The person needs to convince the Court that they should receive a share or greater share of your estate, based on their ‘need’.

An increasing number of people now have complicated family structures such as blended families and second marriages. This may increase the likelihood of your Will being contested.

A professional Will maker is able to advise people making Wills on how to address possible challenges.

What is an executor and trustee and what do they do?

An executor of a Will carries out the wishes of a person after they die. The role of the executor is to manage the estate within the terms of the Will and protect the assets of the estate. A trustee looks after ongoing bequests to family and friends for a specific time stated in a Will – for example a trust for your children or grandchildren. The executor and trustee must comply with various laws and rules that govern the administration of deceased estates and trusts.

There are many steps involved in being an executor. Some of the duties of an executor include:

  • Locating the Will
  • Applying to the Supreme Court for a Grant of Probate of the last Will (Probate is a formal document that confirms the executor and gives them permission to administer the estate)
  • Determining the beneficiaries
  • Collecting assets
  • Making sure all claims and debts are received, assessed and paid if substantiated
  • Distributing assets according to the terms of the Will, including managing longer term trusts
  • Preparation and management of accounts
  • Lodging taxation returns
  • Defending litigation

Many people when nominated as an executor are unsure of what is expected of them. As you can see, being someone’s executor can be complicated and a lot of work often requiring an understanding of complex legal, financial and taxation matters. The person you appoint as executor is not legally obliged to accept the appointment. They may not be willing or able to undertake the duties, responsibilities and liabilities the role entails and may decide to appoint another person to act in their place. It is important to talk to your proposed executor to see if they are willing to be appointed.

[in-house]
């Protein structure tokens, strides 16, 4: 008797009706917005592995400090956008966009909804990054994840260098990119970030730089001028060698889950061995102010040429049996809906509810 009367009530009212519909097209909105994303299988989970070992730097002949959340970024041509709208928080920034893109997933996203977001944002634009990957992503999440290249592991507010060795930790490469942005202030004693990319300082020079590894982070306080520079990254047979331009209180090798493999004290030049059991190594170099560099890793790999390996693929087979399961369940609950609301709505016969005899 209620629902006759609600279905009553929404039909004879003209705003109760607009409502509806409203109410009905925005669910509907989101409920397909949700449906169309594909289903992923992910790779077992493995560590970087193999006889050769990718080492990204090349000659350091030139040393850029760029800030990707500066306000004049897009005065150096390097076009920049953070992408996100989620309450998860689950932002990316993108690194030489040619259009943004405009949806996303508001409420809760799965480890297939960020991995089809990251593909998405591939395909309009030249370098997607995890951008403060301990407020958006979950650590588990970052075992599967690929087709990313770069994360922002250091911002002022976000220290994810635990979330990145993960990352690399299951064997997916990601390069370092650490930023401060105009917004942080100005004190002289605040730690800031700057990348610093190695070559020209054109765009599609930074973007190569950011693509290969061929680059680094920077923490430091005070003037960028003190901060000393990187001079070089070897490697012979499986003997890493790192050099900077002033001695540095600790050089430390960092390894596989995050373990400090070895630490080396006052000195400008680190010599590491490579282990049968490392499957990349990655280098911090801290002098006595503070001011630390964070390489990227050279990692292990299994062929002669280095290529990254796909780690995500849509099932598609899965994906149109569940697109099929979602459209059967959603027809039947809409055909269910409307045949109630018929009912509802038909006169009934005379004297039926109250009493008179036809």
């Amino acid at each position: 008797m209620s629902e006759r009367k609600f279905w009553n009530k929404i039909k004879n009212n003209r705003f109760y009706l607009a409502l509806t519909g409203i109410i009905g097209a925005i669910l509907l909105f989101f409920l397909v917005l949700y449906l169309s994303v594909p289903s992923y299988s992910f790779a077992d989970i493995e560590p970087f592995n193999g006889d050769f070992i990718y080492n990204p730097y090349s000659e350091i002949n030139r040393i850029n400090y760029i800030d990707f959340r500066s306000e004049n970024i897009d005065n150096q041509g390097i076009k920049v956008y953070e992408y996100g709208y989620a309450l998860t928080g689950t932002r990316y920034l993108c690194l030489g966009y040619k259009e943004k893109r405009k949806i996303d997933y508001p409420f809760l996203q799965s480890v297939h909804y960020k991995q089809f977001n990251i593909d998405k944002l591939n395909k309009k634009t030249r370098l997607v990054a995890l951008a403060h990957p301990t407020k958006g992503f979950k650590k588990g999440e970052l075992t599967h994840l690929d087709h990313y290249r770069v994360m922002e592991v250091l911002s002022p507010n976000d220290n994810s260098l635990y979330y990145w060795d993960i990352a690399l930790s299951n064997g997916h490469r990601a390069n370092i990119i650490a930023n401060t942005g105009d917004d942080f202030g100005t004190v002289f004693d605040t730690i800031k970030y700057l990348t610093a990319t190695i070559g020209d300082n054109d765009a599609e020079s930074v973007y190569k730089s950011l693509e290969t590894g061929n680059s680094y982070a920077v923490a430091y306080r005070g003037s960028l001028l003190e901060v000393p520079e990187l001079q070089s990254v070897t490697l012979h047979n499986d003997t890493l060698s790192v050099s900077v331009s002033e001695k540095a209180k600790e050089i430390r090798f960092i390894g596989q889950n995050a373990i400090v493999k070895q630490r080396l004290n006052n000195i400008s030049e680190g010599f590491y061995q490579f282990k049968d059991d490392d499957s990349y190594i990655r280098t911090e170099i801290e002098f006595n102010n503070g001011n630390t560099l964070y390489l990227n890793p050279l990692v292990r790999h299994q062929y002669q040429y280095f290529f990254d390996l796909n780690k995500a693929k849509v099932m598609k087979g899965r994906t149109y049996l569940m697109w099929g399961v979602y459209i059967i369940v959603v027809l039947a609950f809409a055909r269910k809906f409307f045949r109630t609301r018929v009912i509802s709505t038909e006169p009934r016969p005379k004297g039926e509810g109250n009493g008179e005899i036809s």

Who should I appoint as my executor and trustee?

Many people appoint a friend or relative as their executor. They may do this as a compliment, a way of acknowledging their respect and admiration for that person. The reality is that they are left with the stress and responsibility involved in administering your estate at a time when they may be grieving.

Appointing an executor is not a favour that you bestow on a friend or relative. It is an important personal responsibility that can be time consuming, challenging and requiring complex decisions.

When appointing an executor, you should ensure that he or she has the time and capability to carry out the required duties. It can be advisable to avoid appointing someone who is a beneficiary and may have a conflict of interest. Furthermore, it is unwise to appoint an executor who is your age or older than you. It is not uncommon for an appointed executor to predecease the person appointing them. It is also best that you do not nominate executors who live overseas or interstate as this can cause delays and complications when administering the estate.

As being an executor can be a complex and time consuming task, it is wise to consider a professional and independent executor. This minimises the workload and burden on your family and friends at a difficult time.

More Information

For more information on Wills, please visit one of the links below:

The Australian Human Rights Commission also has a publication available - Your Rights at Retirement that includes a chapter Your right to plan your Will and other end of life decisions.